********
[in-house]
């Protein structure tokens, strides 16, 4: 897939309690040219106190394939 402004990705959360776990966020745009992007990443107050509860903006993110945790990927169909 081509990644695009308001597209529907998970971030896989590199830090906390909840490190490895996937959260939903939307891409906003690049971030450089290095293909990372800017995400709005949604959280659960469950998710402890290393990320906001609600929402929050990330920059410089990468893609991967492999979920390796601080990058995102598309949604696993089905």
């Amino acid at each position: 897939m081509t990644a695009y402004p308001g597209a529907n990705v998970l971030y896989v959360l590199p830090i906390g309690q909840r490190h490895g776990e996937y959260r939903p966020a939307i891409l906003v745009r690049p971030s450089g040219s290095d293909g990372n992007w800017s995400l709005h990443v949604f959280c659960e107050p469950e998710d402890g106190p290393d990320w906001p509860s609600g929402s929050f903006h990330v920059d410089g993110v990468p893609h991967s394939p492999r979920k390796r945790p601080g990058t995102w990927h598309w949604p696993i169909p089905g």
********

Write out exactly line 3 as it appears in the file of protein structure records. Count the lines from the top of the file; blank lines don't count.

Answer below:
């Amino acid at each position: 897939m081509t990644a695009y402004p308001g597209a529907n990705v998970l971030y896989v959360l590199p830090i906390g309690q909840r490190h490895g776990e996937y959260r939903p966020a939307i891409l906003v745009r690049p971030s450089g040219s290095d293909g990372n992007w800017s995400l709005h990443v949604f959280c659960e107050p469950e998710d402890g106190p290393d990320w906001p509860s609600g929402s929050f903006h990330v920059d410089g993110v990468p893609h991967s394939p492999r979920k390796r945790p601080g990058t995102w990927h598309w949604p696993i169909p089905g």